I mean this both literally and figuratively. First things first: last Sunday, when I got to Itacoatiara, the boys (Lee and Eli) and I played several rounds of ping pong on the outdoor table at the school. I think I surprised all of us when I was actually kind of good…and they realized I’m competitive by nature, so we made things interesting: whoever lost a round had to do five pushups (situps for me…I really can’t even do a yoga vinyasa properly). And for the next round, they had to do ten pushups, and so on. So it got pretty intense, and we kept intentionally miscounting each other’s reps, and eventually we gave up for laughing. So ping pong is now sort of an inside joke!
The figurative meaning would be me as the ball, and a decent stretch of the Amazon river as the table, with Fisk bearing the paddles. I’m going to be bouncing back and forth between the two schools for the next 4.5 months. I’m not complaining; in fact, having been to, taught, and made friends in both places, I really can’t say I’d prefer it another way. It does mean the flow of my time in each place gets interrupted, and I’d love to have more time to hang out with people on my days off…but I’m kind of greedy, so I want both.
A new aspect for me in Manaus is my homestay family. When I got back to Manaus on Friday, I went to Fisk long enough to eat some lunch, then I was whisked away by my new family! There is a girl named Camilla, who is 15, and a boy named Matteus, who is 17, as well as a mother, Adriana, and a father, Marcos. They have two cats, one of which was fresh from the vet where she’d had major surgery. The two cats now have to be kept in separate rooms, as the injured one is cranky and the fight like…well, cats! The family (and now I) live on the 18th floor of a high-rise apartment, which has amazing views of Manaus. On a clear day you can see the Rio Negro from the balcony, and the night-time panorama is gorgeous. I think this family is quite well-off, as they have all the latest gadgets and the kids have had a pretty expensive English education at Fisk their whole lives, so I’m getting a whole different perspective on the city with them. (By the way…they even have showers with a hot water option – muito chique!)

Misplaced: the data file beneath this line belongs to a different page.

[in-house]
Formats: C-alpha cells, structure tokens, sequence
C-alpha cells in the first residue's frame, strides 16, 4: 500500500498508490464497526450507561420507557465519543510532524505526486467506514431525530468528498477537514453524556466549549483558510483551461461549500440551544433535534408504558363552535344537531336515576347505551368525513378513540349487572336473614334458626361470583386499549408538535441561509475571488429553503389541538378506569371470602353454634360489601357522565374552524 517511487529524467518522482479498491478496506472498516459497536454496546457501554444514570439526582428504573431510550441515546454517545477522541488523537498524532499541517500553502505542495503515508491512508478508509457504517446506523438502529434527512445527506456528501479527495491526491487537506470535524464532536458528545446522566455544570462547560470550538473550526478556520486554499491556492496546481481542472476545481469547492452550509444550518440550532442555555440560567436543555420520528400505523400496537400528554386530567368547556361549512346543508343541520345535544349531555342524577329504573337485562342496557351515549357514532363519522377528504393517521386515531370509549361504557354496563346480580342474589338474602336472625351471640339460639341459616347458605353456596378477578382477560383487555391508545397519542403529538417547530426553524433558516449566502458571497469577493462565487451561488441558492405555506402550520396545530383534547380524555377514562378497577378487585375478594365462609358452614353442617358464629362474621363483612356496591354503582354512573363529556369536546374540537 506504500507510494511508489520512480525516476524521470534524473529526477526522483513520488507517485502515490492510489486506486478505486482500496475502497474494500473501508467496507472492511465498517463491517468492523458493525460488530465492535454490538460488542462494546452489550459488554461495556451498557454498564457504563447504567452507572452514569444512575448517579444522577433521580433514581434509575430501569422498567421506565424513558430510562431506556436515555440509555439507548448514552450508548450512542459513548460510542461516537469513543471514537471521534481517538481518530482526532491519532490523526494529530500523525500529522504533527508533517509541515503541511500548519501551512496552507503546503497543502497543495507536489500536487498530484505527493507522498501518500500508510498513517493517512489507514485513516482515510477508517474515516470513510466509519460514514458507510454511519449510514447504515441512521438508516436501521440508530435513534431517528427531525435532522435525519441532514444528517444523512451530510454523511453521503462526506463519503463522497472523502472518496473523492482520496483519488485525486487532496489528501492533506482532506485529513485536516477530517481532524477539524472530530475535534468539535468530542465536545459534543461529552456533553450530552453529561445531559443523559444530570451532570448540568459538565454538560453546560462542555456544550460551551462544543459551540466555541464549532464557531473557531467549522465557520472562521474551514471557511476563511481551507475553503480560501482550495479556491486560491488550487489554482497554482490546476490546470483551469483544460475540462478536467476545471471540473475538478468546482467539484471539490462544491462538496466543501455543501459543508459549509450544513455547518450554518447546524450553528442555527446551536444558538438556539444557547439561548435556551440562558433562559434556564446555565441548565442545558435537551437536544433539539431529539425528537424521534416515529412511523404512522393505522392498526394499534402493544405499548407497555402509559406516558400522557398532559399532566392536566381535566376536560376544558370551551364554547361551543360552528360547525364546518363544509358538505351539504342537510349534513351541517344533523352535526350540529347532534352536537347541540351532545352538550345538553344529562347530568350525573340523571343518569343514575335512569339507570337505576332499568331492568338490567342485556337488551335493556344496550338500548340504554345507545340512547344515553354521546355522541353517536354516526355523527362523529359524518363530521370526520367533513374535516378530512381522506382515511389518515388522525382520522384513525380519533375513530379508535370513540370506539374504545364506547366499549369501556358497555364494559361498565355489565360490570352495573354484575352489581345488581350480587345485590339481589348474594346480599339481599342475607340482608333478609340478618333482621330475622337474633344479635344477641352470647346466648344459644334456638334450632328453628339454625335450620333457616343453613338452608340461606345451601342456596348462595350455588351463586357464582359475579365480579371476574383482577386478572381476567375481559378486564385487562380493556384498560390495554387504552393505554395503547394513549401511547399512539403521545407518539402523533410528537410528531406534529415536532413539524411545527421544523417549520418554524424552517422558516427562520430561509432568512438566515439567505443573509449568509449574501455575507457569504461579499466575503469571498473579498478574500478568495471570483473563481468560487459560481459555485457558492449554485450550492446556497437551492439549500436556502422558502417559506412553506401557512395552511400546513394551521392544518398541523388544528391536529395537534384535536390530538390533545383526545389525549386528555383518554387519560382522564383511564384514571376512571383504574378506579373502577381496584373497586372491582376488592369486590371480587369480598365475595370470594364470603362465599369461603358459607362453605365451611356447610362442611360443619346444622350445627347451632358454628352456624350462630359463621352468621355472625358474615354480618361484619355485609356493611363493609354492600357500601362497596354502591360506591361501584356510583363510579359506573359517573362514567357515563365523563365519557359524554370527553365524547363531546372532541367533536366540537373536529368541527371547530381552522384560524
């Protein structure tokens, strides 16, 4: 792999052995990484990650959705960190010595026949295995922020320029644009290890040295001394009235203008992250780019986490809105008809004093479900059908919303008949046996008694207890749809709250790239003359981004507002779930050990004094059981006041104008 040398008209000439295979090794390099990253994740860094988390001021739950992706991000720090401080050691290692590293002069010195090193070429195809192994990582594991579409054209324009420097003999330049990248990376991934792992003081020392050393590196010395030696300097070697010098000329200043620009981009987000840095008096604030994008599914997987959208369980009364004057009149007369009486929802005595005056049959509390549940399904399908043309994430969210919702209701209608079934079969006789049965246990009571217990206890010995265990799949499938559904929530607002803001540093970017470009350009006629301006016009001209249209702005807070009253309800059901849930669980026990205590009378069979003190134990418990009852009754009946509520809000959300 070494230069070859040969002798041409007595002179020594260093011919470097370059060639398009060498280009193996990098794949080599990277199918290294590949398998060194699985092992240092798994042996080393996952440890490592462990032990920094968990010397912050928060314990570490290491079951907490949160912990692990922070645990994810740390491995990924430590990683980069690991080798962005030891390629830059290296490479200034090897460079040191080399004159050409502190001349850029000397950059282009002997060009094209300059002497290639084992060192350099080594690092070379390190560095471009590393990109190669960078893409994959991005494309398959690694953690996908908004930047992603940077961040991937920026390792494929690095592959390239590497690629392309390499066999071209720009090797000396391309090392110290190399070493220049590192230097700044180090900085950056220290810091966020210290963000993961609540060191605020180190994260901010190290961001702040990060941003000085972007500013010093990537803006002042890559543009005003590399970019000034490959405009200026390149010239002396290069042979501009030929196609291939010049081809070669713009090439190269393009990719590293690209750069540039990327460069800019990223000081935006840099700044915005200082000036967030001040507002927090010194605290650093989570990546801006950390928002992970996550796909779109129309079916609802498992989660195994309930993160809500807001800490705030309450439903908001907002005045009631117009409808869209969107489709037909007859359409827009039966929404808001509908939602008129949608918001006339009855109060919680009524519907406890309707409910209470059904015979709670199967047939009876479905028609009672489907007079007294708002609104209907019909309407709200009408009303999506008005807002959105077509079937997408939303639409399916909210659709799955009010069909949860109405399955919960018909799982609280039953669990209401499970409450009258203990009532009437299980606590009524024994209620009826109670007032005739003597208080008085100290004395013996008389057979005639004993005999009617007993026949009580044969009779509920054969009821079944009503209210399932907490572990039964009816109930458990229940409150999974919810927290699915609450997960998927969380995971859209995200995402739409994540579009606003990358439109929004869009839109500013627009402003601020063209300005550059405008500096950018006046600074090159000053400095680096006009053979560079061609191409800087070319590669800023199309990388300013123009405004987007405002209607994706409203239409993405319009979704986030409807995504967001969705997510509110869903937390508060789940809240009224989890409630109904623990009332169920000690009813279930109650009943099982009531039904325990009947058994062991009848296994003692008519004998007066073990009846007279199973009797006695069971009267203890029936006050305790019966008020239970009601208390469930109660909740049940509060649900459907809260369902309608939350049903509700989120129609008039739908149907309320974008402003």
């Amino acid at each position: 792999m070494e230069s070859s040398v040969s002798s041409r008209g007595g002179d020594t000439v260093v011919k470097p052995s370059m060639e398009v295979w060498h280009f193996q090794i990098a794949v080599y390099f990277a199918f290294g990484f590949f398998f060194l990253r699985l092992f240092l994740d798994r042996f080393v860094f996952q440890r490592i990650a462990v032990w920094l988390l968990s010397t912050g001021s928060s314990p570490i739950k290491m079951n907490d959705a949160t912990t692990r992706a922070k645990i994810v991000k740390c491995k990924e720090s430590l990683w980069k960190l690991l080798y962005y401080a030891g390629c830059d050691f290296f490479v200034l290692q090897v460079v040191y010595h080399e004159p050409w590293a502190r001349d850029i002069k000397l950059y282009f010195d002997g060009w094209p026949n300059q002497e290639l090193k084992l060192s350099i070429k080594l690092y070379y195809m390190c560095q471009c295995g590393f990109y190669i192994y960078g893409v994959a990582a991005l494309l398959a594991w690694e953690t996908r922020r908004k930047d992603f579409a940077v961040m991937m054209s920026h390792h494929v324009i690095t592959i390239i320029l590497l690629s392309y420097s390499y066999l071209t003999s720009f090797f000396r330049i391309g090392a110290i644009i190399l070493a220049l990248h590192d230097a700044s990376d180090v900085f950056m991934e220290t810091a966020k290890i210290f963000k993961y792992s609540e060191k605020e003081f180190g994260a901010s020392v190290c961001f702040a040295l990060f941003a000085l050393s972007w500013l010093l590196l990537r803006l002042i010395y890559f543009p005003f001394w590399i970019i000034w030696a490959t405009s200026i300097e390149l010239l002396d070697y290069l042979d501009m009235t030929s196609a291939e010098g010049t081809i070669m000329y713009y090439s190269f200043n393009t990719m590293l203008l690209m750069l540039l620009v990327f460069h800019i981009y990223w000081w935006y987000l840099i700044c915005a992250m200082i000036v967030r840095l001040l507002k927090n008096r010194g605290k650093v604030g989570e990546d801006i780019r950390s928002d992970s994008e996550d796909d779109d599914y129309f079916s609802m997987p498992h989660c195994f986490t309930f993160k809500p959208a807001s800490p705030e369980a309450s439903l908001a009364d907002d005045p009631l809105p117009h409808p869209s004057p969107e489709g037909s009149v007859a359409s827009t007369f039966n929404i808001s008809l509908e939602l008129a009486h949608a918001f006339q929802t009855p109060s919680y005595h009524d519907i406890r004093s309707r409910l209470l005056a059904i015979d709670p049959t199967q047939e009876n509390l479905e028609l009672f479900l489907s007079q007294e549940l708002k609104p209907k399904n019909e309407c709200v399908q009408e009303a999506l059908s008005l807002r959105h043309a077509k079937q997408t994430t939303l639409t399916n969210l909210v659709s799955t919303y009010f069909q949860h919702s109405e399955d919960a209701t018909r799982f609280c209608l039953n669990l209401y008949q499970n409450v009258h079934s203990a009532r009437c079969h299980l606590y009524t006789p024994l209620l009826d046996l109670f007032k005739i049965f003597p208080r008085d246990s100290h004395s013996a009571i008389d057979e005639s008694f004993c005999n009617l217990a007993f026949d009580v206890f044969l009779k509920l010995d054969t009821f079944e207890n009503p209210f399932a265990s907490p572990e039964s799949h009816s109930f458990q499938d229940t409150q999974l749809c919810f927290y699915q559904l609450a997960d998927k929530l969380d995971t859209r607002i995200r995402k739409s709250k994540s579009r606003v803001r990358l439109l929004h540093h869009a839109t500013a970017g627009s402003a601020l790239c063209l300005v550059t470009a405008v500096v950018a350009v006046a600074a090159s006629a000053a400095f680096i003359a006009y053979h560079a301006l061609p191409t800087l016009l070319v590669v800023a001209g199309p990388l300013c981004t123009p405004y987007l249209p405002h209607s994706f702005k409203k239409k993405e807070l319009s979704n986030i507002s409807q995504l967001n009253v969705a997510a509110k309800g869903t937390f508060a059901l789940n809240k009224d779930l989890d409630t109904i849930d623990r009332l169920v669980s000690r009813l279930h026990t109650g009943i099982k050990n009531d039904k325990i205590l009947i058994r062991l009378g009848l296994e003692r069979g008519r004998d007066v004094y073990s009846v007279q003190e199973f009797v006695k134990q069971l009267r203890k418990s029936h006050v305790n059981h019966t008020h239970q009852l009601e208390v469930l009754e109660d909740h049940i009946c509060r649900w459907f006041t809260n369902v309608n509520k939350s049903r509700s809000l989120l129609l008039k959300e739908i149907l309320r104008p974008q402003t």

Adriana has made it very clear to me that I should consider the house my own, and I’m free to get food for myself whenever I want, go out, do laundry etc. In exchange, I am to exclusively speak English with the kids. Meanwhile, she speaks only Portuguese and isn’t planning on learning English, so I’ll have to practice my Portuguese to communicate with her. Fortunately she is very easy to understand; the kids told me that, when they went to Panama, everybody understood her Portuguese though she didn’t have a word of Spanish (apparently this wasn’t true for the rest of the family)! During the two and a half days I’ve spent with them so far, it has been very comfortable.
On Friday, Adriana dropped Camilla and me off at Manauara, the biggest and nicest of the “shoppings” in Manaus. I told her I was in search of black pants and shoes to wear to work, so with that mission we set out through a bunch of the women’s clothing stores in the four-storey mall. I didn’t have any luck finding pants, but it was also a struggle to figure out my size here. They go by European sizes, but I know what my size should be and it wasn’t fitting right. She introduced me to Bob’s Shakes, which is, as one would expect, a milkshake stand. We got Ovaltine flavoured shakes, Camilla’s favourite. Then, we headed to the movie theatre in the mall to meet up with her friend, Diana. Diana has been studying English, and is going to Canada (Vancouver) in January, so she was eager to meet me. The three of us went to a movie…and to my surprise, they picked a Brazilian movie out of a lineup of English movies with Portuguese subtitles. I was a little worried about how I would get through 90 minutes of Portuguese, but it turns out comedy is funny in any language. I actually followed the plot with no problem, and laughed at most of the jokes! I’m glad to know I’m at least perceptive enough, if not linguistically equipped, to understand film. After the movie, Camilla and Diana helped me buy a SIM card for my phone, and then a pair of black flats for work. They aren’t anything special, but the price was right and they fit, so I’m happy for now.
At around eight, we left the mall and found Adriana in the grocery store (Carrefour) next door. It was a pretty familiar sight…it looked just like Loblaw’s in Canada. We went back to the apartment, where we had a late supper and the parents asked me some questions about home. I had a glass of wine with dinner, and that combined with lack of sleep and a headache meant I went to bed almost immediately after eating at around 11:30.